“Mobility as a Service means giving citizens easy access to a wide range of well-integrated travel options. If set up the right way, MaaS can contribute massively to make urban transport sustainable without limiting peoples’ mobility. This report offers practical guidance for public authorities and urban transport stakeholders to make this happen.”

Thomas Deloison, Director Mobility at the WBCSD, said:

“To decarbonise transport in line with net-zero targets, we need to enable a shift to lower-carbon modes and use vehicles more efficiently without compromising on people’s access to jobs, health and education. Mobility as a Service can reduce carbon emissions from global passenger travel by 5% to 20% while increasing transportation options for users. This report provides a blueprint for sustainable urban mobility and outlines the areas where business can help policymakers adopt MaaS at scale.”

Representatives from contributing WBCSD member companies also commented on the study:

Hugo Salaun, Chief Marketing Officer, Arval – BNP Paribas:

“Business has a double role to play to speed up MaaS adoption: first by collaborating to create attractive value propositions but also by adopting MaaS to promote sustainable mobility behaviours for their own employees.”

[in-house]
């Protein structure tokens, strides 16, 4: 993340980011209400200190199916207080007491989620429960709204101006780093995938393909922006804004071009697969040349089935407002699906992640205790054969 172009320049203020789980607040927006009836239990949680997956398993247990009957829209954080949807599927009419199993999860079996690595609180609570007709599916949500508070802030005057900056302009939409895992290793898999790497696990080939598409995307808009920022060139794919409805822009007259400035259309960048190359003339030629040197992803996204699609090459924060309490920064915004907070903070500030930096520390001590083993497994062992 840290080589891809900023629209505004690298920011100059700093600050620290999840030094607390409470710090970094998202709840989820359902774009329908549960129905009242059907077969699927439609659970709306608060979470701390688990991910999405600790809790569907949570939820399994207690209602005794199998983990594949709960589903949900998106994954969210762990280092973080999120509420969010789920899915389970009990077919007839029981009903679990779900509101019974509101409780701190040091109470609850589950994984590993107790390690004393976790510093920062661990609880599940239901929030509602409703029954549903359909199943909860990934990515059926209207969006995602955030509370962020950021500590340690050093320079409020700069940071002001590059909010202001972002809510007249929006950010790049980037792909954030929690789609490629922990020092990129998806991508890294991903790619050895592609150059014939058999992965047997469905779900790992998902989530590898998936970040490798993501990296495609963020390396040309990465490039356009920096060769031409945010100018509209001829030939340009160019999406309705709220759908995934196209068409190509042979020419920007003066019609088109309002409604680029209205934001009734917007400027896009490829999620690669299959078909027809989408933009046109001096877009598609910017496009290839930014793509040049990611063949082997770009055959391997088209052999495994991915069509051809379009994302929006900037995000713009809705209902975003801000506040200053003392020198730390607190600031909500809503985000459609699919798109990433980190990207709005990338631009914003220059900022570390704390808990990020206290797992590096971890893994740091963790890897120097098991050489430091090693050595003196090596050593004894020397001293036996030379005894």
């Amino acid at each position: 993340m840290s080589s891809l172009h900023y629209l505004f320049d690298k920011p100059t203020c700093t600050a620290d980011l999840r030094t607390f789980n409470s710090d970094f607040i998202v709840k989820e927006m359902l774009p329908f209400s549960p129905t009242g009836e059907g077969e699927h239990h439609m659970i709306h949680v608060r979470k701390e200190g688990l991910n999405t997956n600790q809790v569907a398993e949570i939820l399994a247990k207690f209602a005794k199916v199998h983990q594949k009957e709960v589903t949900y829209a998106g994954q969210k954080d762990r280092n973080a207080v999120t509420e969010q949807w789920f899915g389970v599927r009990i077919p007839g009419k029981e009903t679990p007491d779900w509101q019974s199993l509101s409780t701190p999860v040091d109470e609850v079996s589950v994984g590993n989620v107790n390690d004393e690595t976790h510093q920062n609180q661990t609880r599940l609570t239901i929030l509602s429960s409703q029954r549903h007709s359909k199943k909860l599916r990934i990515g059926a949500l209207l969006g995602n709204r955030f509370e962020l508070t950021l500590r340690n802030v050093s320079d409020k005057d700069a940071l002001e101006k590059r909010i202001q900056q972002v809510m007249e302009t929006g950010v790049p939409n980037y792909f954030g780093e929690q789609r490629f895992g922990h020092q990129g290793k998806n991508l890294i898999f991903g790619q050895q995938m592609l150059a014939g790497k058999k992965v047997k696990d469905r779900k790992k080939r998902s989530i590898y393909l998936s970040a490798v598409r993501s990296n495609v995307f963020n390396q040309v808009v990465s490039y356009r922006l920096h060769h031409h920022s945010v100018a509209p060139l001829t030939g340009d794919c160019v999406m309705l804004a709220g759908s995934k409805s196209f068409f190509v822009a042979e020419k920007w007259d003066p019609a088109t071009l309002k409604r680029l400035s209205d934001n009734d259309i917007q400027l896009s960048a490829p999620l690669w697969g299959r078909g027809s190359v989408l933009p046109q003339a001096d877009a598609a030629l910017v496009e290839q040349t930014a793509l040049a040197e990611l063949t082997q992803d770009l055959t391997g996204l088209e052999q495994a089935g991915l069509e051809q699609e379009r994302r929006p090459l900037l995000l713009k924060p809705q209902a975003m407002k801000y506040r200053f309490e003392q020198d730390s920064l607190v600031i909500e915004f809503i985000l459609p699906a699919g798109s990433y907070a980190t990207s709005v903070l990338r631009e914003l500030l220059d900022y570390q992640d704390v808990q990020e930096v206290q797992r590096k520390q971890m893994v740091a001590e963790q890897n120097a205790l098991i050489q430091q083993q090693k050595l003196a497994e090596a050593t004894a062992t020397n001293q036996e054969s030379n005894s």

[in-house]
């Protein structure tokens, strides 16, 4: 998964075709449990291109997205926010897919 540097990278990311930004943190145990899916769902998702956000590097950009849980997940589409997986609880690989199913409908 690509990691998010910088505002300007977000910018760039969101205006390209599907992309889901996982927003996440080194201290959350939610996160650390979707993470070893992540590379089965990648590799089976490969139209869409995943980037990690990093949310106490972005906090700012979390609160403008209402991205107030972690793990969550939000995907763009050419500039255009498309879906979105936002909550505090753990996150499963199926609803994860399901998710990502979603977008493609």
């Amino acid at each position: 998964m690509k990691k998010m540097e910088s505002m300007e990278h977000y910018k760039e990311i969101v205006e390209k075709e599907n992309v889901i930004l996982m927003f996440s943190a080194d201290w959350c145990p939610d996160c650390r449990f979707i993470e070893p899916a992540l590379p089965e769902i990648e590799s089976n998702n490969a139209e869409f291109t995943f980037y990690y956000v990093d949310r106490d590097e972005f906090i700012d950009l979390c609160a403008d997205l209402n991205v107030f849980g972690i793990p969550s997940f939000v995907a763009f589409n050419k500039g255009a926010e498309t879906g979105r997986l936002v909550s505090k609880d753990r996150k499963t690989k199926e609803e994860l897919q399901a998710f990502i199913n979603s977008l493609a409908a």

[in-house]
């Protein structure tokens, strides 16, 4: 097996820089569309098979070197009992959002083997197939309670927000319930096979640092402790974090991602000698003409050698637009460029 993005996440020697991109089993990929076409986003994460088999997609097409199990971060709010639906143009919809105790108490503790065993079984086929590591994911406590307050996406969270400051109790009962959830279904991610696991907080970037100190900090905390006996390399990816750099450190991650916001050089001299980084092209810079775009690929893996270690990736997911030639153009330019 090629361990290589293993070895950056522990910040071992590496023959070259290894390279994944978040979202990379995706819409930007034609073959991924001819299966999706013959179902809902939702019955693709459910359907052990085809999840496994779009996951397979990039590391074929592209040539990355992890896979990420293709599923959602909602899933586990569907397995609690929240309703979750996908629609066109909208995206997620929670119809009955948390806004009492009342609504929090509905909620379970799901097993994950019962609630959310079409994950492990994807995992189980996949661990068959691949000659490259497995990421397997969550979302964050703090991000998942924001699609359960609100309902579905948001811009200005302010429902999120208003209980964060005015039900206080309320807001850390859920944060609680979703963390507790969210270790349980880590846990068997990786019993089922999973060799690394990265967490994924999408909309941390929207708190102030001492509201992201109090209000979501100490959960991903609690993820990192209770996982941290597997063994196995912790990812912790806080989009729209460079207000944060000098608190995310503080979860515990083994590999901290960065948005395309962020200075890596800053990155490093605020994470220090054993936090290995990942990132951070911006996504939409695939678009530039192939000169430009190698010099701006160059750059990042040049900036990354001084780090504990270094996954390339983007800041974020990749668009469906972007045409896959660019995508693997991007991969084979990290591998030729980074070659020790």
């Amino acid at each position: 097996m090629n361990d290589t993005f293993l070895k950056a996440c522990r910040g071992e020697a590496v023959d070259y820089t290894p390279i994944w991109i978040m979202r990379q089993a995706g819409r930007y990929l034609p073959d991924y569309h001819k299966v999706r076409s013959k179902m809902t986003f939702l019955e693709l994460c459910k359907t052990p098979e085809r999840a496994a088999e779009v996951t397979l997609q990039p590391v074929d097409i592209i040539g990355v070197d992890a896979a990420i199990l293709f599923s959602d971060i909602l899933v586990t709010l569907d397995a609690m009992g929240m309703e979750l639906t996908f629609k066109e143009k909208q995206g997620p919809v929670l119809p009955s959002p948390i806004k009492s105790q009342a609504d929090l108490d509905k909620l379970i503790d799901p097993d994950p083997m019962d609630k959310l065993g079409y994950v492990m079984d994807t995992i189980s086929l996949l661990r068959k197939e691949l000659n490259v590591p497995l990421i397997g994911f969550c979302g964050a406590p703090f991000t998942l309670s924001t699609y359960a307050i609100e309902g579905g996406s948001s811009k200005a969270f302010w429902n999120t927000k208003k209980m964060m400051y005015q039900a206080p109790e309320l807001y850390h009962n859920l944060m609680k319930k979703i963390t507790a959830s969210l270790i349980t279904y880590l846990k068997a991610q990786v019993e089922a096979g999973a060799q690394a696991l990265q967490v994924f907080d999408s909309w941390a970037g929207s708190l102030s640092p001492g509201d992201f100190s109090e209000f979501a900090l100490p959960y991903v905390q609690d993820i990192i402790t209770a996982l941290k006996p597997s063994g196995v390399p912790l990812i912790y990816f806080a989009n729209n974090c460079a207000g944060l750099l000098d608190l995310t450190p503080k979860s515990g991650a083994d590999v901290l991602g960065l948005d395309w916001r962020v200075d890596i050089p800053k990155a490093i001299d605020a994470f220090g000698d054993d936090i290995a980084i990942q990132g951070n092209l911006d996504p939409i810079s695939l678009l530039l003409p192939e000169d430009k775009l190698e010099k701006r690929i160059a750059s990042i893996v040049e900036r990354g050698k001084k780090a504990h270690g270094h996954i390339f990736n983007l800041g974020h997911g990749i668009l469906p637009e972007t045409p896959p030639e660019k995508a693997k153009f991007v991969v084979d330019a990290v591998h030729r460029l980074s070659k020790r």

Keiichi Kitahara, General Manager, Nissan Mobility Services

“Nissan is focused on bringing future innovation to mobility, which is evolving rapidly and challenging norms. This report helps businesses and policymakers navigate the new mobility landscape by offering recommendations for creating a Mobility-as-a-Service ecosystem that delivers clear benefits to people and the environment.”

Filippo Bettini, Chief Sustainability and Future Mobility Officer, Pirelli

 “This report is a beacon for policymakers and business leaders who want to make urban mobility safer, cleaner, more efficient and inclusive. It addresses governance challenges and the potential of new technologies to improve sustainability outcomes.”

Takeshi Uchiyamada, Chairman of the Board, Toyota Motor Corporation:

“This report comprehensively and systemically addresses the current context for urban mobility, developments of Mobility as a Service and recommendations for policy instruments, based on deep knowledge and insights by ITF and experts across the world.”

Ralf Pfitzner, Head of Sustainability, Volkswagen AG

“Mobility as a Service can support urban development but is not automatically green and sustainable. Setting the right framework and regulation based on impact assessments is, therefore, crucial to provide tangible contributions to city sustainability goals and to generate business opportunities for companies.”

Download the free report:

Join the webinar and discuss the report findings with the authors on 13 September 2021, 15:00 CEST. Registration:

Media contacts:

International Transport Forum
Michael Kloth                                                                                                    
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World Business Council for Sustainable Development
Julia Mitic
Associate, Cities & Mobility